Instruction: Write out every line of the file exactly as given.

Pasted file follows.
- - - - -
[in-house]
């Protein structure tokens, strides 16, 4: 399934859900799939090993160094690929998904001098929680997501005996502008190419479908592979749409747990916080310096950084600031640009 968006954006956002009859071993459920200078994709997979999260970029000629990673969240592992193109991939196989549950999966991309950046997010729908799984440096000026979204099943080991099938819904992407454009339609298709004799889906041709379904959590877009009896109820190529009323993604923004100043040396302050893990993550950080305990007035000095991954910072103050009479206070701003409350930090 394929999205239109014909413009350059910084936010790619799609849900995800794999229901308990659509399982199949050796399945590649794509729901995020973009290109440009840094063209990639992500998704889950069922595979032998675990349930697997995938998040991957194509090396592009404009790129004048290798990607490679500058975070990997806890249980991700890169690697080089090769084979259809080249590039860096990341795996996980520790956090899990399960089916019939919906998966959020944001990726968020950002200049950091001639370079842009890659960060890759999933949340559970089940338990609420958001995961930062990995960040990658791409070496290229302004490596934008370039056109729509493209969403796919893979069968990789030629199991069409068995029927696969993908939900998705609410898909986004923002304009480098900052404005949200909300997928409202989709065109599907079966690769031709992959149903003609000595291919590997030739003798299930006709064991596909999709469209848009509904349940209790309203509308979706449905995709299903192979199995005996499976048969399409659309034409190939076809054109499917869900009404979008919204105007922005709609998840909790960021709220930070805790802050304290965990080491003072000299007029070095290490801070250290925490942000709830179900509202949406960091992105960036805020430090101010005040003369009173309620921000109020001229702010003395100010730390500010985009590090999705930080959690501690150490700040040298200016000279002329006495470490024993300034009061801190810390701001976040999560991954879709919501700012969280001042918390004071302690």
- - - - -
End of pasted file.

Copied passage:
[in-house]
């Protein structure tokens, strides 16, 4: 399934859900799939090993160094690929998904001098929680997501005996502008190419479908592979749409747990916080310096950084600031640009 968006954006956002009859071993459920200078994709997979999260970029000629990673969240592992193109991939196989549950999966991309950046997010729908799984440096000026979204099943080991099938819904992407454009339609298709004799889906041709379904959590877009009896109820190529009323993604923004100043040396302050893990993550950080305990007035000095991954910072103050009479206070701003409350930090 394929999205239109014909413009350059910084936010790619799609849900995800794999229901308990659509399982199949050796399945590649794509729901995020973009290109440009840094063209990639992500998704889950069922595979032998675990349930697997995938998040991957194509090396592009404009790129004048290798990607490679500058975070990997806890249980991700890169690697080089090769084979259809080249590039860096990341795996996980520790956090899990399960089916019939919906998966959020944001990726968020950002200049950091001639370079842009890659960060890759999933949340559970089940338990609420958001995961930062990995960040990658791409070496290229302004490596934008370039056109729509493209969403796919893979069968990789030629199991069409068995029927696969993908939900998705609410898909986004923002304009480098900052404005949200909300997928409202989709065109599907079966690769031709992959149903003609000595291919590997030739003798299930006709064991596909999709469209848009509904349940209790309203509308979706449905995709299903192979199995005996499976048969399409659309034409190939076809054109499917869900009404979008919204105007922005709609998840909790960021709220930070805790802050304290965990080491003072000299007029070095290490801070250290925490942000709830179900509202949406960091992105960036805020430090101010005040003369009173309620921000109020001229702010003395100010730390500010985009590090999705930080959690501690150490700040040298200016000279002329006495470490024993300034009061801190810390701001976040999560991954879709919501700012969280001042918390004071302690």